Politics of the Fur Trade: Clay Tobacco Pipes at Fort Union, North Dakota
Large-scale excavations at Fort Union Trading Post National Historic Site, on the Upper Missouri River, resulted in a large collection of cultural material spanning four decades from 1828 to 1867. The Fort Union Trading Post clay tobacco pipe collection and analysis of the collection will serve as a basis for developing a time line for clay tobacco pipes used during the early and middle 19th century fur trade.
Figure 1: Fort Union trading post was located at the junction of the Missouri and Yellowstone Rivers.
Fort Union, in present day North Dakota, was located at the junction of the Missouri and Yellowstone Rivers, the perfect position to function as the major trade distribution and collection center in the Upper Missouri region (Figure 1). From 1828 through 1867, the post served as headquarters of the American Fur Company's Upper Missouri Outfit and as the primary trading post for the Assiniboine on the American side of the border but also served the Canadian Crow, Blackfoot, Cree and Métis.
In 1965, the site was acquired by the NPS and became Fort Union Trading Post NHS. With the decision to interpret the post with NPS on-site reconstruction, the NPS Midwest Archeological Center carried out excavations, largely for the purpose of gathering information about the historic structures for the reconstruction. This work took place in 1968-1972 and again from 1985-1988. Through these investigations, over 500,000 artifacts, including an estimated 10,000 tobacco pipe fragments, were recovered. This large and diverse assemblage of clay tobacco pipes offers a unique opportunity to observe chronological changes in pipe styles. Politics were also reflected in a less obvious way through the growth of the American clay pipe industry as well as continued influx of pipes from other countries. This paper focuses on the Presidential Candidate pipes in the assemblage.
Sources for Pipes in the Fur Trade Era
The American colonies exported products such as tobacco, and imported goods, including pipes. Following the political fallout from the Revolutionary War and the War of 1812, English products—including pipes—appear to have been in disfavor or at least more difficult to obtain in the young American nation. A total of 19 American pipe makers who operated between 1776 and 1840 have been identified, although there are undoubtedly many other domestic pipe makers operating during this period. Some of the pipe makers in the interior were Moravian or Pennsylvania Dutch. Many pipe makers, who were often associated with the community potter of the era, made products for a locale clientele.
Since the fledgling American clay tobacco pipe industry could not replace the English source of pipes lost during and after the Revolutionary War, other European countries eagerly entered the American market. Although England continued to provide pipes to the United States, the evidence from Fort Union indicates that pipes came from a range of foreign as well as domestic sources.
After 1840, there was a virtual explosion in the number of known American pipe makers. Although in part, this may be due to better documentation, mechanization of pipe production certainly contributed to the growth of the industry. Production locations moved with the country's westward expansion, but—with the exception of several pipe makers in Texas—that pipe production stayed east of the Mississippi River.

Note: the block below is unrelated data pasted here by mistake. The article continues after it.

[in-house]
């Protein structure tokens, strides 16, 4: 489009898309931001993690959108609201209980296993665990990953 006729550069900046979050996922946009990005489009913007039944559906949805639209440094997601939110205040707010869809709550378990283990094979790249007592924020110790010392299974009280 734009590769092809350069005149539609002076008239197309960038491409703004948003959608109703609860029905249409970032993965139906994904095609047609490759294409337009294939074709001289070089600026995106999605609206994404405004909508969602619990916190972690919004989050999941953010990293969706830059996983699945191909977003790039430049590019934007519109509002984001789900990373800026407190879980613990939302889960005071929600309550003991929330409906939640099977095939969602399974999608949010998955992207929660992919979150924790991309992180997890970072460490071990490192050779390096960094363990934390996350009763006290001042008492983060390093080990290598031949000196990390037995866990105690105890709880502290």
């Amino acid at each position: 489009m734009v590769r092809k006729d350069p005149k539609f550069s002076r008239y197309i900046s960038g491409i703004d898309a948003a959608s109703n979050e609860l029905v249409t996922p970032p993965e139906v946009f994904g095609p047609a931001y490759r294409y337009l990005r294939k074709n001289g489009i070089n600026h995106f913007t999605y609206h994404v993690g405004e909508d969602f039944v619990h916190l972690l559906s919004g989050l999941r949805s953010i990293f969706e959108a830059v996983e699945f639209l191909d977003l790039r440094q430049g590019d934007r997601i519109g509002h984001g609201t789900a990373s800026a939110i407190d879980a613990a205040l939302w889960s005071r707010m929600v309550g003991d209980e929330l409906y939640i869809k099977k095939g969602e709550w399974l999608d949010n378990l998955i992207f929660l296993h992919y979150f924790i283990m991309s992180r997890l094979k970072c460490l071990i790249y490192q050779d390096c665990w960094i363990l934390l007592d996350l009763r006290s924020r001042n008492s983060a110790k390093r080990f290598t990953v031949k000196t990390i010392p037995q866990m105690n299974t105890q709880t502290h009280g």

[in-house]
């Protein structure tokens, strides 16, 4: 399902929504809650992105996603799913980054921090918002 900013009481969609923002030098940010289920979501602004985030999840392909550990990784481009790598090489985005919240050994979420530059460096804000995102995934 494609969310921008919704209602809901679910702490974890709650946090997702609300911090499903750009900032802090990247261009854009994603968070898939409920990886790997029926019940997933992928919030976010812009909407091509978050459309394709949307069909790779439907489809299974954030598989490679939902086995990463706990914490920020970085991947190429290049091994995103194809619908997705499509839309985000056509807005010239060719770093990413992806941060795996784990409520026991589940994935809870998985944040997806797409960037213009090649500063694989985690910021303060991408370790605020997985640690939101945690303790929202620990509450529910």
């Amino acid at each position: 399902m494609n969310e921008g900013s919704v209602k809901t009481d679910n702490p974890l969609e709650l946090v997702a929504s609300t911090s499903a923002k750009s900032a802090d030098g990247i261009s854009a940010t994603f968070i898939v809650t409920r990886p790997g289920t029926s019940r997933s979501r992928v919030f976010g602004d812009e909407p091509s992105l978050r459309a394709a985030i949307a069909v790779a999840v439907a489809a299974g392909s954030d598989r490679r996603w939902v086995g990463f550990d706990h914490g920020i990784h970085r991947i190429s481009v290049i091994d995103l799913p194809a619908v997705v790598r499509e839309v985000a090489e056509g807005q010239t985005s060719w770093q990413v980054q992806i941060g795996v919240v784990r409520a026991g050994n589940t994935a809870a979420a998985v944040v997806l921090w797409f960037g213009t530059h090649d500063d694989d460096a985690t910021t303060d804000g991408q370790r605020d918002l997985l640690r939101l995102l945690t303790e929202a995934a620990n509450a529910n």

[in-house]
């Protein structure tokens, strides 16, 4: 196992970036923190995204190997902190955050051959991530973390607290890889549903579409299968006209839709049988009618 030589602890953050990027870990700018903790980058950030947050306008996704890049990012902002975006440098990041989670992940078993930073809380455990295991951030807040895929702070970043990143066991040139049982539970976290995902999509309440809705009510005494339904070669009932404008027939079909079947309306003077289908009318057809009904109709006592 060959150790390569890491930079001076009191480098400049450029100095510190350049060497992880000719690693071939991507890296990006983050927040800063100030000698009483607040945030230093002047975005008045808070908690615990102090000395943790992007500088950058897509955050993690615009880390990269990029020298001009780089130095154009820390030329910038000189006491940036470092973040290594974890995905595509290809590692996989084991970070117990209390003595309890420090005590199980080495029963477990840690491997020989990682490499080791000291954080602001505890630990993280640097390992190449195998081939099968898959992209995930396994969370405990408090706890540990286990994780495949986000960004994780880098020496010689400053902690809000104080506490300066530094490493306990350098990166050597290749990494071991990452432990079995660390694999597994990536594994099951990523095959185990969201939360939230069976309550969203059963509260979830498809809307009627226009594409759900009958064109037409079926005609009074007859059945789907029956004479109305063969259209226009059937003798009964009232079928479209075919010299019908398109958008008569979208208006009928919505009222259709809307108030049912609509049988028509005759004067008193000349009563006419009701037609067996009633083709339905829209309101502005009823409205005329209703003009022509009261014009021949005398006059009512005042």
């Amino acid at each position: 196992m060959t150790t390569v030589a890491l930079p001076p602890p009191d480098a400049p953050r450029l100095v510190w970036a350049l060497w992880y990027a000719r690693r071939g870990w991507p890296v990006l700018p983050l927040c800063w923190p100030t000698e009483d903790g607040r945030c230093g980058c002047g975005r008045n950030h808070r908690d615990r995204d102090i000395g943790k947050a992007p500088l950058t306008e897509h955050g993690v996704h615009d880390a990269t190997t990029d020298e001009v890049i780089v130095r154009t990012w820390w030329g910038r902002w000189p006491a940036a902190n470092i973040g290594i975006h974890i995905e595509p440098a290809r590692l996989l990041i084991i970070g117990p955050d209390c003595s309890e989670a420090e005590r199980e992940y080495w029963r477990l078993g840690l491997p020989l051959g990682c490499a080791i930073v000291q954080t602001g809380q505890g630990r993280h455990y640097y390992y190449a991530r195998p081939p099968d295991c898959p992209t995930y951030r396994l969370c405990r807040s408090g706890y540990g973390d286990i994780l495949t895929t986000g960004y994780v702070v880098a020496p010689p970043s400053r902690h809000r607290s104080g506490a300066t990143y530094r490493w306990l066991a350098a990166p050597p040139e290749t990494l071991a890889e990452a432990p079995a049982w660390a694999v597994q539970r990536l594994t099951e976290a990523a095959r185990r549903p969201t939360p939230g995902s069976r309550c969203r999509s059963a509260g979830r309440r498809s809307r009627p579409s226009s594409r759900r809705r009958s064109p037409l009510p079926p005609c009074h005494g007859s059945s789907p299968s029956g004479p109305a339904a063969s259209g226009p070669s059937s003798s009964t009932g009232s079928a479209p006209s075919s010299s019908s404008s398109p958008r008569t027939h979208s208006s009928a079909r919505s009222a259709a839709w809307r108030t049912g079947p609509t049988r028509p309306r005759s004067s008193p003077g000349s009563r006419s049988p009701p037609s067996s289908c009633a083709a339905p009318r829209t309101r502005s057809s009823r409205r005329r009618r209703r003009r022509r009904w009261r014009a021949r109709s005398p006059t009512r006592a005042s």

In 1857, the Heye Brothers in New York were selling “Dutch and German Clay Pipes, Pipe Clay, etc.” but in 1858 they had stopped advertising imported pipes and were only selling “pipe clay.” Although imports to the United States certainly continued after 1858, one interpretation of the Heye firm's product line change is that an increase in domestic pipe production made good quality pipe clay more profitable than imported pipes. By the late 1850s, domestic output was beginning to supplant imports. Large numbers of European pipes continued to be transported to the United States, however. The pipes arrived in major ports and then were distributed nationwide. In one year, the German manufacturing town of Grosselmerode alone exported more than 13.5 million pipes to the United States.
Presidential Candidate Pipes
Figure 2: Reference collection of Presidential Candidate and anthropomorphic pipe specimens. These pipes were made in Germany in the 1850s.
Presidential Candidate pipes, bearing the likeness of political figures, frequently occurred at American Fur Trade Era posts (Figure 2). These and similar pipes occur on many mid-19th century western sites. Presidential Candidate pipe fragments at Fort Union came from a variety of sources in Europe and America. Many of the anthropomorphic pipes dating to the mid 1800s were made in Germany. The German pipes were widely distributed and copied. Similar American-made pipes seem to be copies or imitations of German products. Pipes were also imported from France and Italy. Based on the sheer number of fragments, it appears that well over 80% of the pipes from Fort Union may have been imported from Europe.
German-made pipes bearing the images of American politicians, including Franklin Pierce, Millard Fillmore, Henry Clay, Zachary Taylor, Ulysses S. Grant, and Lewis Cass were identified. Unlike the other anthropomorphic pipes, whose manufacture was prompted by political events, pipes of George Washington were commemorative products, as they were produced more than 50 years after Washington's presidency.